Soldier presents military items at Allstate Center
by Bill Frederick
As a soldier serving in Iraq, Alex Somerson didn’t have a whole lot of spare time, but he used what time he had to enroll in online courses offered by SPC’s Center for Public Safety Innovation.
The Center is made up of three programs which are all based at the Allstate Center – the Regional Community Policing Institute, Multijurisdictional Counterdrug Task Force Training, and the National Terrorism Preparedness Institute.
Somerson hoped to use some of his active duty time to acquire training that would help him both in Iraq and in his civilian career in law enforcement. He found the answer in SPC online courses.
“He was searching the Internet, looking for policing courses, and he found us there,” said Eileen LaHaie, Executive Director of the Center for Public Safety Innovation. “He liked the courses so much that we told him about our counterdrug courses, so he took them, too.”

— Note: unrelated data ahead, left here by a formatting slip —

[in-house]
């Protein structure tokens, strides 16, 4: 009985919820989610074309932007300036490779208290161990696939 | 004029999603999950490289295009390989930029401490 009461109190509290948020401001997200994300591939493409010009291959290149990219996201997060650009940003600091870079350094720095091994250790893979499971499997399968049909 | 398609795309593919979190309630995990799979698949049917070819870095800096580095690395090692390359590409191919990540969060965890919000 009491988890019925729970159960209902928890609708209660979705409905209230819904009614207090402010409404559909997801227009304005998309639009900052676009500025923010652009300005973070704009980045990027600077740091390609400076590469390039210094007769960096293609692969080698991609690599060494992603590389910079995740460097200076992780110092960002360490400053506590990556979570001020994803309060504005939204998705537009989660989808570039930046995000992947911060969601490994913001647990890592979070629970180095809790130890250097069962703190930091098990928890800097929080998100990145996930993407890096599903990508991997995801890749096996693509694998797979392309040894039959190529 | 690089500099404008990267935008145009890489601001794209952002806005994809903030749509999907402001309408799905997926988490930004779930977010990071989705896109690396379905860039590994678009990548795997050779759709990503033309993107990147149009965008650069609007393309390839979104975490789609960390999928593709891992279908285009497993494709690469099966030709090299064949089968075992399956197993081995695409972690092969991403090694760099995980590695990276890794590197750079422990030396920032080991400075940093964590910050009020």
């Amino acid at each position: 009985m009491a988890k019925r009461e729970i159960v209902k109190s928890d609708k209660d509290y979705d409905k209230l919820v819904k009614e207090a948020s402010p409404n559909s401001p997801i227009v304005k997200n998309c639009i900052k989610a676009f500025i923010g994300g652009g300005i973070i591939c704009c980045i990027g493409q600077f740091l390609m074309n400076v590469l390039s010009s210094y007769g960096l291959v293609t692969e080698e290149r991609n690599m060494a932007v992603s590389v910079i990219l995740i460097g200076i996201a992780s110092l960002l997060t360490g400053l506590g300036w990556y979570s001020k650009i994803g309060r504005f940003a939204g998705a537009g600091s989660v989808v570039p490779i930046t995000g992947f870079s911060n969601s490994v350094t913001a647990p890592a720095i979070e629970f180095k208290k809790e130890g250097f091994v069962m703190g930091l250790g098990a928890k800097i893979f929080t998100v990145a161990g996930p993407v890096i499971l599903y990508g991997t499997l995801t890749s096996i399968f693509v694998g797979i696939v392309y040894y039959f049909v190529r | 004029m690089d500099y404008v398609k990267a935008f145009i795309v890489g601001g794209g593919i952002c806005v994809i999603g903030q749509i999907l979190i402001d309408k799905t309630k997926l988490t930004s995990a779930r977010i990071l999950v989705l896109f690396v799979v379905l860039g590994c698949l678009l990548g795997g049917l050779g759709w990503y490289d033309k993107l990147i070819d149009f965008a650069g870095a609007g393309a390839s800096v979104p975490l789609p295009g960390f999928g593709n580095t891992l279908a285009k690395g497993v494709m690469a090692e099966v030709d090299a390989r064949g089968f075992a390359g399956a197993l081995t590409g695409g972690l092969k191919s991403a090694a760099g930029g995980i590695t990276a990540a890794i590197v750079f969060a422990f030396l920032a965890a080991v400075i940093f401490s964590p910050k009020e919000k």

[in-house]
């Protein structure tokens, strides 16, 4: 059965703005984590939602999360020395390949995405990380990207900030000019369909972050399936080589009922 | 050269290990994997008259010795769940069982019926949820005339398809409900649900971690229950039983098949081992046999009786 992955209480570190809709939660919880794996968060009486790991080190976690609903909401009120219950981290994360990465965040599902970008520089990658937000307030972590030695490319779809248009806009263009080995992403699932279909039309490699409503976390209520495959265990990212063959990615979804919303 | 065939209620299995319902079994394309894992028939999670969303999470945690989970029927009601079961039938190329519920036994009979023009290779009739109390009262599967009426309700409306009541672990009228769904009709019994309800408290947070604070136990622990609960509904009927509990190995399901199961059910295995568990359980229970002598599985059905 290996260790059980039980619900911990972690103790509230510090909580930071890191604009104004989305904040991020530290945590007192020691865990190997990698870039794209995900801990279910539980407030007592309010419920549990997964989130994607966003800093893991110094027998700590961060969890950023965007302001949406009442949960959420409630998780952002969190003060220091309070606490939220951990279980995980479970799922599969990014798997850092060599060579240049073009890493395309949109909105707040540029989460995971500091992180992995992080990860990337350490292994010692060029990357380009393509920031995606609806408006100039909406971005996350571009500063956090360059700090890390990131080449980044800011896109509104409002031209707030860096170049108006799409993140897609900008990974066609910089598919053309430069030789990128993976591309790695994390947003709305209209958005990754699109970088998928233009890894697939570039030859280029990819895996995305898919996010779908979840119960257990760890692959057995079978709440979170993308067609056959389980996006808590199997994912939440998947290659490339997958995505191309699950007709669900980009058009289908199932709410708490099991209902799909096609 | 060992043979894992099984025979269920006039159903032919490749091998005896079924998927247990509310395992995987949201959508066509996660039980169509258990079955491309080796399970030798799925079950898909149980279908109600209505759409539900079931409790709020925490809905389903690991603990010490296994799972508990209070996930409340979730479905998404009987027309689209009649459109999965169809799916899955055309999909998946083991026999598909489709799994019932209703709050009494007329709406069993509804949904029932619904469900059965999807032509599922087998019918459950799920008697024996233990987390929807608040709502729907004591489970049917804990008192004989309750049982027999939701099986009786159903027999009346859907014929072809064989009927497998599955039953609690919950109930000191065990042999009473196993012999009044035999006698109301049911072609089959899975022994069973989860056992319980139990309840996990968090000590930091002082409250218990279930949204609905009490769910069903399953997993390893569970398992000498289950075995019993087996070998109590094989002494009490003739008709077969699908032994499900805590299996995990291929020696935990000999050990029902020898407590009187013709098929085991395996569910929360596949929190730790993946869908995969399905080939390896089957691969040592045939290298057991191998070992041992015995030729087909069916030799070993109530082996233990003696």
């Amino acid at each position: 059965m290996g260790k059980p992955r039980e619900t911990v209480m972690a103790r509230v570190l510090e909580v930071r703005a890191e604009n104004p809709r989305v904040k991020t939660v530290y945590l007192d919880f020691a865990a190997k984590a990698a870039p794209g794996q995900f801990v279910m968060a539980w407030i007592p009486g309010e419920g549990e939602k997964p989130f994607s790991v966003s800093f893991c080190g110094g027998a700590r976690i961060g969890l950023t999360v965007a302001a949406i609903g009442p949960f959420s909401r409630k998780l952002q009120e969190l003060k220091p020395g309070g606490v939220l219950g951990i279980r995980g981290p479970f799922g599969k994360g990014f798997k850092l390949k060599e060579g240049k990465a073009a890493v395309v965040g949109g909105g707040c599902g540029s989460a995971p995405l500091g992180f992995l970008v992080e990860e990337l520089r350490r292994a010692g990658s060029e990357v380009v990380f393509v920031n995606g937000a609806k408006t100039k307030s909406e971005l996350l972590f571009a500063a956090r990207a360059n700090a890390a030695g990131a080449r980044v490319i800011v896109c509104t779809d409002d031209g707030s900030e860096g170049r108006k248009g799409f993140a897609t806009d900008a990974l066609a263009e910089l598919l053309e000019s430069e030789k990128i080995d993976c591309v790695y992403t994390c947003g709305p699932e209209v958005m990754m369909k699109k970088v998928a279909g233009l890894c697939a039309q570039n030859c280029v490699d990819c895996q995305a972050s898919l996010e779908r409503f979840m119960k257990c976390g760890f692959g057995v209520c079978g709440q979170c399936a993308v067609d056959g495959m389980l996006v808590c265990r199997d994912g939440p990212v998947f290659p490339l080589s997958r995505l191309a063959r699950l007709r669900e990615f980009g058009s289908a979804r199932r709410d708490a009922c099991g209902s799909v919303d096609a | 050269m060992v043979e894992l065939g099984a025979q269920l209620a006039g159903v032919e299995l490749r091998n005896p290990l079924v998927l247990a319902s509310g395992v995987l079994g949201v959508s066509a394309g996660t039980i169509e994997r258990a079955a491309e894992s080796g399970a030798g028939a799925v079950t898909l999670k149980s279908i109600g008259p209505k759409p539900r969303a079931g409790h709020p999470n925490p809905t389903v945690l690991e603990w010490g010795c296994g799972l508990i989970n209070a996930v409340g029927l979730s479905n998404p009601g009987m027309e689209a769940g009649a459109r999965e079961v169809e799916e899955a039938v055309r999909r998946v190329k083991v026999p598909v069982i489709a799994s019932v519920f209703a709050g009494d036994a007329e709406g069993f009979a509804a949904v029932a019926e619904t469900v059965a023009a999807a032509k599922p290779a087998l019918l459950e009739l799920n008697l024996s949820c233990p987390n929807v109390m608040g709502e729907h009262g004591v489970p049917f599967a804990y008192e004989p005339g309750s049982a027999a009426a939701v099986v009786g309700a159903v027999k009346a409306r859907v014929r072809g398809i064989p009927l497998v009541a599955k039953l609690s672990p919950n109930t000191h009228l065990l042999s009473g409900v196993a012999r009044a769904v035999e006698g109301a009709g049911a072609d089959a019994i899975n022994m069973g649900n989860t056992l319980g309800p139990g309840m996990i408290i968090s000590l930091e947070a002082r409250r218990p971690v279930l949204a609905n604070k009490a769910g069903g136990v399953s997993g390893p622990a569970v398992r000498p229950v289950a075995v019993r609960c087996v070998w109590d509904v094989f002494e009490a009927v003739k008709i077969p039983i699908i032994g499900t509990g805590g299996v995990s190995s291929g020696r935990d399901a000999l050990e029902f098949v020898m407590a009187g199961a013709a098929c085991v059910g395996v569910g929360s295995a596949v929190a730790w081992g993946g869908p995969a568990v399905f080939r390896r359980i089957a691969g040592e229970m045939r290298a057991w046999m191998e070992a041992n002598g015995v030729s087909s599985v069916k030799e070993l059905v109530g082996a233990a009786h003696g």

In all, LaHaie said, Somerson took about 18 online courses from SPC while he was in Iraq, courses paid for via federal grants provided to SPC’s programs.
In 2006, the Center asked Somerson to write an article about his online training for Building Bridges, the center’s newsletter. His article contained the following:
“There is no price tag I can put for the amount of FREE training that SPC has given me, I know it has saved my life (and others) a number of times on the streets and on the battlefield.”
Somerson visited the Allstate Center on March 19, and he presented the staff with a framed arrangement of items from his Army regiment.
Somerson and his family now are relocating to Tampa Bay, where he plans to pursue his degree at St. Petersburg College.
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This project was supported by Grant No. 2009-CKWX-K010 awarded by the Office of Community Oriented Policing Services, Department of Justice, and Grant No. 2009-D1-BX-K030 awarded by the Bureau of Justice Assistance, Department of Justice. The Bureau of Justice Assistance is a component of the Office of Justice Programs, which also includes the Bureau of Justice Statistics, the National Institute of Justice, the Office of Juvenile Justice and Delinquency Prevention, the SMART Office, and the Office for Victims of Crime. Points of view or opinions in this document are those of the author and do not represent the official position or policies of the United States Department of Justice.